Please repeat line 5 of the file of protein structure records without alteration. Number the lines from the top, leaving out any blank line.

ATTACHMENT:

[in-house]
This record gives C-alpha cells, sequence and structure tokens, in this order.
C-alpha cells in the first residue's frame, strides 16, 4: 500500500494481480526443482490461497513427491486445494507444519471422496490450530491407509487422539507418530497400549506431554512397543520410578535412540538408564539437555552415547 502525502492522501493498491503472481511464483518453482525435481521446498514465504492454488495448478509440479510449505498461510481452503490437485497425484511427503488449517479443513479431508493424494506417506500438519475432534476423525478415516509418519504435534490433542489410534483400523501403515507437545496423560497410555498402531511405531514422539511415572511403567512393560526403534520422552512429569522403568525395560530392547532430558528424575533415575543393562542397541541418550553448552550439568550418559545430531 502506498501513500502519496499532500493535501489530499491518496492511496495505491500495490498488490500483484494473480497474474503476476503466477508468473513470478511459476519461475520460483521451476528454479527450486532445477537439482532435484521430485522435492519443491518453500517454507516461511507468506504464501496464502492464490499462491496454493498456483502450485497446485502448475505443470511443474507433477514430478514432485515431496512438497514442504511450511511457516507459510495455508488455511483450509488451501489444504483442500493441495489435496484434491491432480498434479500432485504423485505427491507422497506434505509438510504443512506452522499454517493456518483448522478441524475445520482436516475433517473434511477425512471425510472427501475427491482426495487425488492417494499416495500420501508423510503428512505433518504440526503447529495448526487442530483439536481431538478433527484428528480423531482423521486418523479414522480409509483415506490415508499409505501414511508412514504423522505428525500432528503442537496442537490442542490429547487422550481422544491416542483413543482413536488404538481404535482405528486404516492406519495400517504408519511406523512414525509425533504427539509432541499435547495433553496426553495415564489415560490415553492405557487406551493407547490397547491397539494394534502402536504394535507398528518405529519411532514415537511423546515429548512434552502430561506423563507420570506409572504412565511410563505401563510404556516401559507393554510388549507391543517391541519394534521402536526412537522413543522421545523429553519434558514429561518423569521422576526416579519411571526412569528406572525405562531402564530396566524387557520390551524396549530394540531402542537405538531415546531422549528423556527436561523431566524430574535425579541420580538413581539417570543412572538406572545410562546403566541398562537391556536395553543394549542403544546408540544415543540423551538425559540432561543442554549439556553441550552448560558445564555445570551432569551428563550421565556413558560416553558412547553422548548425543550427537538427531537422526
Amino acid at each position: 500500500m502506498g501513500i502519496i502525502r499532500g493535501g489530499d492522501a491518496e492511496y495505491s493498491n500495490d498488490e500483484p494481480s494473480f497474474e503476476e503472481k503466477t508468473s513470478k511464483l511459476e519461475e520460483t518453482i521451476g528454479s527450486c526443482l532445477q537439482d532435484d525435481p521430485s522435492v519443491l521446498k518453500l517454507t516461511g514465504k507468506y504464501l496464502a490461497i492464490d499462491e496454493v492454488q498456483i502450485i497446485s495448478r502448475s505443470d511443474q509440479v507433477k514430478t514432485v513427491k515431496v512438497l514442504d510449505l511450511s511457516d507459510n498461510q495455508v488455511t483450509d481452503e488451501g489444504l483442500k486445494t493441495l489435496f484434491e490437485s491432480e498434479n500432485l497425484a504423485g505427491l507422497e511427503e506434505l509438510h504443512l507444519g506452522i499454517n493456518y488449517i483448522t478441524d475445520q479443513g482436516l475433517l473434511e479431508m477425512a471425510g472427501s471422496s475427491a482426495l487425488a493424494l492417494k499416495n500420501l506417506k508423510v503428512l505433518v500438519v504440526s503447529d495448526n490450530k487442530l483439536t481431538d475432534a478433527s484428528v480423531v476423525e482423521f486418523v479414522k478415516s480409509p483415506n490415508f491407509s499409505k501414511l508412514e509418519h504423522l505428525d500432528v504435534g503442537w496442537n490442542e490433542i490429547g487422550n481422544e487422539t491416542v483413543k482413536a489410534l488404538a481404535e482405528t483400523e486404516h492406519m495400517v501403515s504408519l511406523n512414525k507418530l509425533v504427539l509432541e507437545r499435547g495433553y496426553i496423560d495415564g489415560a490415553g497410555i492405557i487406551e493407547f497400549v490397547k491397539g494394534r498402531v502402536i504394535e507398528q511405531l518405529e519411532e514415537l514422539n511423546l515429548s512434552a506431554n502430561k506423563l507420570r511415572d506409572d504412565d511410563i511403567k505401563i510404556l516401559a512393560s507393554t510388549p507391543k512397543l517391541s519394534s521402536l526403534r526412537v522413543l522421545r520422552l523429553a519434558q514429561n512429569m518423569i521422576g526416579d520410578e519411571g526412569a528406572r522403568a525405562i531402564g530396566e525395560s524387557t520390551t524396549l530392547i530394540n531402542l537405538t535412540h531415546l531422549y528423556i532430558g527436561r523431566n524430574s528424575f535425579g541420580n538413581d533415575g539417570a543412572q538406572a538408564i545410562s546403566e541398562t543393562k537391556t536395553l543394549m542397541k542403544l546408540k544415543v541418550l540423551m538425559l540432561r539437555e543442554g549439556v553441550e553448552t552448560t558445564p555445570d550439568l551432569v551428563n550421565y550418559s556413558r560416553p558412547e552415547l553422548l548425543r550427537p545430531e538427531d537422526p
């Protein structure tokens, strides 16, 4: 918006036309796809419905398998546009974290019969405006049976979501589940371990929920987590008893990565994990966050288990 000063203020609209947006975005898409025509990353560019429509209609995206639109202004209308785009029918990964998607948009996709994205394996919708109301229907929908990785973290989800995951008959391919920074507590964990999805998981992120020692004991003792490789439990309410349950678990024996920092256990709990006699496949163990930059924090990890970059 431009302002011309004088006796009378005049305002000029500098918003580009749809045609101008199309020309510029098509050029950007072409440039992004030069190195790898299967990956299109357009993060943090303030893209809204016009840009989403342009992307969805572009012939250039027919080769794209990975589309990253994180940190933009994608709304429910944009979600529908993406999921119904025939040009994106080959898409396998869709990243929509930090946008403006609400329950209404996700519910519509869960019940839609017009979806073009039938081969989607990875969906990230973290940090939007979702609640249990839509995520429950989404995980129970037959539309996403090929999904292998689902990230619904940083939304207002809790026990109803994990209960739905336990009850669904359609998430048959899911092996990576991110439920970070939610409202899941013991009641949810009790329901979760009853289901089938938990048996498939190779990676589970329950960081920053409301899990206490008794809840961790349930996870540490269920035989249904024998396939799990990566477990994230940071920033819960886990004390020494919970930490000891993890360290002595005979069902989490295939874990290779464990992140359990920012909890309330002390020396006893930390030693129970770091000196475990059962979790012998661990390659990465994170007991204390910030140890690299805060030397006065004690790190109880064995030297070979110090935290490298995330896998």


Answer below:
């Protein structure tokens, strides 16, 4: 918006036309796809419905398998546009974290019969405006049976979501589940371990929920987590008893990565994990966050288990 000063203020609209947006975005898409025509990353560019429509209609995206639109202004209308785009029918990964998607948009996709994205394996919708109301229907929908990785973290989800995951008959391919920074507590964990999805998981992120020692004991003792490789439990309410349950678990024996920092256990709990006699496949163990930059924090990890970059 431009302002011309004088006796009378005049305002000029500098918003580009749809045609101008199309020309510029098509050029950007072409440039992004030069190195790898299967990956299109357009993060943090303030893209809204016009840009989403342009992307969805572009012939250039027919080769794209990975589309990253994180940190933009994608709304429910944009979600529908993406999921119904025939040009994106080959898409396998869709990243929509930090946008403006609400329950209404996700519910519509869960019940839609017009979806073009039938081969989607990875969906990230973290940090939007979702609640249990839509995520429950989404995980129970037959539309996403090929999904292998689902990230619904940083939304207002809790026990109803994990209960739905336990009850669904359609998430048959899911092996990576991110439920970070939610409202899941013991009641949810009790329901979760009853289901089938938990048996498939190779990676589970329950960081920053409301899990206490008794809840961790349930996870540490269920035989249904024998396939799990990566477990994230940071920033819960886990004390020494919970930490000891993890360290002595005979069902989490295939874990290779464990992140359990920012909890309330002390020396006893930390030693129970770091000196475990059962979790012998661990390659990465994170007991204390910030140890690299805060030397006065004690790190109880064995030297070979110090935290490298995330896998």